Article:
Robotic spacecraft drops asteroid sample in Utah desert

OSIRIS-REx has delivered a sample of rocks and dust which it managed to grab from the asteroid with its robotic arm.

NASA’s robotic spacecraft OSIRIS-REx safely dropped an asteroid sample in the Utah desert.

This was the third asteroid sample – and the biggest yet – ever returned to Earth. The first two were brought back by Japan’s space agency.

A capsule of rocks and dust collected from asteroid Bennu, a carbon-rich asteroid discovered in 1999, landed in a targeted area of Utah’s desert, near Salt Lake City on Sunday.

It’s now in a temporary location in a hangar before being transported to NASA’s Johnson Space Center in Houston on Monday, September 25th.

“Curation scientists there will disassemble the canister, extract and weigh the sample, create an inventory of the rocks and dust, and, over time, distribute pieces of Bennu to scientists worldwide,” NASA said.

Capsule with Bennu sample

The Bennu sample is an estimated 8.8 ounces, or 250 grams. It far surpasses the two other samples returned to Earth – the 5 grams carried back from Ryugu in 2020 or the tiny specimen delivered from asteroid Itokawa in 2010.

Scientists around the globe will examine the sample in an attempt to “better understand planet formation and the origin of organics and water that led to life on Earth.”

Bennu measures 500 meters (547 yards) across, making it wider than the Empire State Building is tall, but still tiny compared to the Chicxulub asteroid that struck Earth some 66 million years ago, wiping out the dinosaurs.

It’s a potentially hazardous asteroid, and its examination should help better understand the types of asteroids that could come our way in the future.

This is the first delivery of an asteroid sample for the US. The mission was launched on September 8th, 2016, with hundreds of people remotely directing the spacecraft’s journey.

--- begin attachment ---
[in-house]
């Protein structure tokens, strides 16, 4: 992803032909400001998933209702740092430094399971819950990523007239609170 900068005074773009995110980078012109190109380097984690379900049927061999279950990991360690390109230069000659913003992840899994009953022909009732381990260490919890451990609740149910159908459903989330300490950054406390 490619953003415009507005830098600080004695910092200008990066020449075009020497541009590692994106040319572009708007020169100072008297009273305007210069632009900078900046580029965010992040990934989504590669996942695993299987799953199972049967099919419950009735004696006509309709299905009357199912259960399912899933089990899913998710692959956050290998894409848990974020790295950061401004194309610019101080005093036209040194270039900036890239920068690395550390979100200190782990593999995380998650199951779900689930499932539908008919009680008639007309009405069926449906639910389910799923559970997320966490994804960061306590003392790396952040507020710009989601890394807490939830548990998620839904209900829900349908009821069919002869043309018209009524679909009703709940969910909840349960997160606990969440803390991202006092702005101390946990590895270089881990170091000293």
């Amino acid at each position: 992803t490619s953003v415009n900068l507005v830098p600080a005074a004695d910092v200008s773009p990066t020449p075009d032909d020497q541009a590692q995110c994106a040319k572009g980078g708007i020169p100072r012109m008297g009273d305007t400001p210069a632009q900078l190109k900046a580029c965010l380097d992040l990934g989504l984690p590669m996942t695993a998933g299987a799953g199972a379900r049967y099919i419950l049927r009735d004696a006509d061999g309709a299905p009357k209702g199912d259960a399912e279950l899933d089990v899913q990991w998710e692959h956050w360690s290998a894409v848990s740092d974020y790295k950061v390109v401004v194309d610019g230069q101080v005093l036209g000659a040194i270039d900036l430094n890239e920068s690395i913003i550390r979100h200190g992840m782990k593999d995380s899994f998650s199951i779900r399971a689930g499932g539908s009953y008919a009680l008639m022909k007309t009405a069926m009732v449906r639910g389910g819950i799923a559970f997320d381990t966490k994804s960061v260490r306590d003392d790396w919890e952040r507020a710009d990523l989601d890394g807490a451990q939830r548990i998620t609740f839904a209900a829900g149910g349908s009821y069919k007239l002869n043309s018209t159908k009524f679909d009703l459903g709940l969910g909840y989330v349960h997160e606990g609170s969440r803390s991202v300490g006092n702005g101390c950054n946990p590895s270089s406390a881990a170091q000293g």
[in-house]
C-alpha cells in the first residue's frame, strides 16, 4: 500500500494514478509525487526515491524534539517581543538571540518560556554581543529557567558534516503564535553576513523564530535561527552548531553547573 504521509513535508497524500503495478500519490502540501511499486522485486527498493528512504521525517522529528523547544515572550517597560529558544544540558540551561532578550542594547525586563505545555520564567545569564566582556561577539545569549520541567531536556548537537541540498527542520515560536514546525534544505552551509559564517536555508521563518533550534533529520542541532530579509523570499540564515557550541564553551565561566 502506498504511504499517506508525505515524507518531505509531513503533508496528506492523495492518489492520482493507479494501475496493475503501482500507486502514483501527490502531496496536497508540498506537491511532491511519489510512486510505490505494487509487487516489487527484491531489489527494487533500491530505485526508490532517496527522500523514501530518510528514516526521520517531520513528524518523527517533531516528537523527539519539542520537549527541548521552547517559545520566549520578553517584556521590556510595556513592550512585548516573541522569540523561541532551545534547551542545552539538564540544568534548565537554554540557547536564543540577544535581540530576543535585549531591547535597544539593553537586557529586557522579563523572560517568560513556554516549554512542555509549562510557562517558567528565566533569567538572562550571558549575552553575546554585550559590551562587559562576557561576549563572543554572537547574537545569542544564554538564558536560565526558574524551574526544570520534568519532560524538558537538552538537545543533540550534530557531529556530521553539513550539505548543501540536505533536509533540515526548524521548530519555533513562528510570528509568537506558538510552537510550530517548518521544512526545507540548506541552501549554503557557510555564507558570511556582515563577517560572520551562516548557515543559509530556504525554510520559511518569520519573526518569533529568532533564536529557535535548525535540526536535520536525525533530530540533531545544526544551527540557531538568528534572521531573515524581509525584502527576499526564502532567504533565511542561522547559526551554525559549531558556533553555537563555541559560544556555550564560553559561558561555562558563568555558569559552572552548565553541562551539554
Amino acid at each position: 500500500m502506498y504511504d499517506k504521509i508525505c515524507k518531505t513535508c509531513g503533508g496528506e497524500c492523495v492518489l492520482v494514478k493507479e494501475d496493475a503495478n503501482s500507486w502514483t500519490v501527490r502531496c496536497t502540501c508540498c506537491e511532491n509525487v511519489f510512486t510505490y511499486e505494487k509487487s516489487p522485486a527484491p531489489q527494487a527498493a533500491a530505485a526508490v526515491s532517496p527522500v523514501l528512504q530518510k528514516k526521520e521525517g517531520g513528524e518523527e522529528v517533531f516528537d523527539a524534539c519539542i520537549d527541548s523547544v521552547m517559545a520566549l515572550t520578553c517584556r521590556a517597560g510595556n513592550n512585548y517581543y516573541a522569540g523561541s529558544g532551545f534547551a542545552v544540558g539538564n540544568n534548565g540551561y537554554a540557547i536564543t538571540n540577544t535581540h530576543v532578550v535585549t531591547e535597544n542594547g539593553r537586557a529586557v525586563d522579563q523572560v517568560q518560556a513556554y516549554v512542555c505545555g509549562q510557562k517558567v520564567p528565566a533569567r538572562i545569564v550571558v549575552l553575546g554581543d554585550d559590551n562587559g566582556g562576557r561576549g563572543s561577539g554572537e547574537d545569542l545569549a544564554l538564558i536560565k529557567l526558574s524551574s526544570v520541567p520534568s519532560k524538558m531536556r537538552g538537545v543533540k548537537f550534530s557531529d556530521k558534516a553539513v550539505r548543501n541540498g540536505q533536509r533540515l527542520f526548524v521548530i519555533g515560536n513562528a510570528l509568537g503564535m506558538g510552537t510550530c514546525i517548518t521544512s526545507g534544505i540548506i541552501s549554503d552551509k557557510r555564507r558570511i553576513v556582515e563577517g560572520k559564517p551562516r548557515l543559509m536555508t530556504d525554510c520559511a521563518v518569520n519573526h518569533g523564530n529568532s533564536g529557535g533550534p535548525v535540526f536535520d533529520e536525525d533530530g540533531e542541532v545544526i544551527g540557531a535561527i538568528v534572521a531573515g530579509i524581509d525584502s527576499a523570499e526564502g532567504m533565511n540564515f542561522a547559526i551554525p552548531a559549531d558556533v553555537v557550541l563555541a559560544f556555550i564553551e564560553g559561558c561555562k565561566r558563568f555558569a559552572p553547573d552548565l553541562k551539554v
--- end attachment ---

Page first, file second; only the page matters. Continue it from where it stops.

The spacecraft reached Bennu in 2018, and orbited it for two years before it was able to get close enough to snatch a sample of asteroid materials with its robotic arm. The spacecraft left for Earth in May, 2021.

“Today marks an extraordinary milestone not just for the OSIRIS-REx team but for science as a whole,” said Dante Lauretta, principal investigator for OSIRIS-REx at the University of Arizona, Tucson. “Successfully delivering samples from Bennu to Earth is a triumph of collaborative ingenuity and a testament to what we can accomplish when we unite with a common purpose. But let’s not forget – while this may feel like the end of an incredible chapter, it’s truly just the beginning of another. We now have the unprecedented opportunity to analyze these samples and delve deeper into the secrets of our solar system."

The OSIRIS-REx spacecraft traveled billions of miles to Bennu and back. At the time, it was 63,000 miles (102,000 kilometers) from Earth’s surface – about one-third of the distance from Earth to the Moon.

Specialists deployed two parachutes to stabilize the capsule and slow it down to 11 mph (18 kph) before the touchdown.

Like other asteroids, Bennu is a relic of the early solar system, and it hasn’t changed for 4.5 billion years, meaning that it holds valuable clues to the origins and development of rocky planets such as Earth. It may even contain organic molecules similar to those necessary for the emergence of microbes.

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